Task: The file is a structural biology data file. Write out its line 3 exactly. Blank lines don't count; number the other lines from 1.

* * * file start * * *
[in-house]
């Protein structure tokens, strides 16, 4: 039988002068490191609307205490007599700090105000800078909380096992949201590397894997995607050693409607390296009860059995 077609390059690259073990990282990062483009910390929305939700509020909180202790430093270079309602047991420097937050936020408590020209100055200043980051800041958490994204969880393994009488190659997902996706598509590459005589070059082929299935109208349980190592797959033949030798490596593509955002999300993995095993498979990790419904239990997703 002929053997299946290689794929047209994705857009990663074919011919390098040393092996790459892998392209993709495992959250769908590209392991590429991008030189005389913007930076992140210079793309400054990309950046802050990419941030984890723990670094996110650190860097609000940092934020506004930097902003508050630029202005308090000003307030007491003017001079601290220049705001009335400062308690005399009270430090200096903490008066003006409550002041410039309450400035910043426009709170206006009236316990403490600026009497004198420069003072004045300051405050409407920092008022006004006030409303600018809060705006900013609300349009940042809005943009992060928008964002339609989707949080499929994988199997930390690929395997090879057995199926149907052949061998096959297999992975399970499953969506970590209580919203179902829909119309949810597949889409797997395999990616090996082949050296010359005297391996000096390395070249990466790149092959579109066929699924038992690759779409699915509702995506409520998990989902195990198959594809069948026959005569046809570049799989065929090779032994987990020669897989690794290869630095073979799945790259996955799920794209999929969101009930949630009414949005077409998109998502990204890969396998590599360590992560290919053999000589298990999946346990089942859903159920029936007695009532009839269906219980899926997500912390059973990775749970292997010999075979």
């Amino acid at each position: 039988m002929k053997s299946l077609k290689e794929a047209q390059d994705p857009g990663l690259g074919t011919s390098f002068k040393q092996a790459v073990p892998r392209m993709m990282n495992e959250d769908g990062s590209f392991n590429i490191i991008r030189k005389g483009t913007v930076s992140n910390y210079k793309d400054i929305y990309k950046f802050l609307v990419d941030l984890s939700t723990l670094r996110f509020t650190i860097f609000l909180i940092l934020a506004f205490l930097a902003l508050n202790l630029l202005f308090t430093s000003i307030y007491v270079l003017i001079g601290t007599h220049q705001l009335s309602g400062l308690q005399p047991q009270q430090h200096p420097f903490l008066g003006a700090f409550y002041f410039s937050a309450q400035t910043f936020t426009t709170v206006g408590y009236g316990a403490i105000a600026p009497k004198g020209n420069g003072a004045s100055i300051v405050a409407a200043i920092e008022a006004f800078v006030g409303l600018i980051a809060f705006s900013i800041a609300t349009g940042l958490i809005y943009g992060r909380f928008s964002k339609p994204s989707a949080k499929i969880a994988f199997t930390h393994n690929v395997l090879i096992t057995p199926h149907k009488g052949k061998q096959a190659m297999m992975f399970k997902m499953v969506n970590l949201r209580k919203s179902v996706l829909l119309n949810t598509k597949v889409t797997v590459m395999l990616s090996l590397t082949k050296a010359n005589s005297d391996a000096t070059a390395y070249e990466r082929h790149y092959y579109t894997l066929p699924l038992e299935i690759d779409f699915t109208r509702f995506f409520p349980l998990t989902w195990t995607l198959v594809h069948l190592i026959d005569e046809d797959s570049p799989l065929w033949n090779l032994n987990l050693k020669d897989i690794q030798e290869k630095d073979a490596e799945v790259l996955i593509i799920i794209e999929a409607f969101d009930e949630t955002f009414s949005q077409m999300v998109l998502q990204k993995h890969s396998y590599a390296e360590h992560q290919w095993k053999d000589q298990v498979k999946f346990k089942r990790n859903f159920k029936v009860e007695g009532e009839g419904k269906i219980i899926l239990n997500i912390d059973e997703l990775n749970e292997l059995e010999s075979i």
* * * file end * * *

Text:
């Amino acid at each position: 039988m002929k053997s299946l077609k290689e794929a047209q390059d994705p857009g990663l690259g074919t011919s390098f002068k040393q092996a790459v073990p892998r392209m993709m990282n495992e959250d769908g990062s590209f392991n590429i490191i991008r030189k005389g483009t913007v930076s992140n910390y210079k793309d400054i929305y990309k950046f802050l609307v990419d941030l984890s939700t723990l670094r996110f509020t650190i860097f609000l909180i940092l934020a506004f205490l930097a902003l508050n202790l630029l202005f308090t430093s000003i307030y007491v270079l003017i001079g601290t007599h220049q705001l009335s309602g400062l308690q005399p047991q009270q430090h200096p420097f903490l008066g003006a700090f409550y002041f410039s937050a309450q400035t910043f936020t426009t709170v206006g408590y009236g316990a403490i105000a600026p009497k004198g020209n420069g003072a004045s100055i300051v405050a409407a200043i920092e008022a006004f800078v006030g409303l600018i980051a809060f705006s900013i800041a609300t349009g940042l958490i809005y943009g992060r909380f928008s964002k339609p994204s989707a949080k499929i969880a994988f199997t930390h393994n690929v395997l090879i096992t057995p199926h149907k009488g052949k061998q096959a190659m297999m992975f399970k997902m499953v969506n970590l949201r209580k919203s179902v996706l829909l119309n949810t598509k597949v889409t797997v590459m395999l990616s090996l590397t082949k050296a010359n005589s005297d391996a000096t070059a390395y070249e990466r082929h790149y092959y579109t894997l066929p699924l038992e299935i690759d779409f699915t109208r509702f995506f409520p349980l998990t989902w195990t995607l198959v594809h069948l190592i026959d005569e046809d797959s570049p799989l065929w033949n090779l032994n987990l050693k020669d897989i690794q030798e290869k630095d073979a490596e799945v790259l996955i593509i799920i794209e999929a409607f969101d009930e949630t955002f009414s949005q077409m999300v998109l998502q990204k993995h890969s396998y590599a390296e360590h992560q290919w095993k053999d000589q298990v498979k999946f346990k089942r990790n859903f159920k029936v009860e007695g009532e009839g419904k269906i219980i899926l239990n997500i912390d059973e997703l990775n749970e292997l059995e010999s075979i």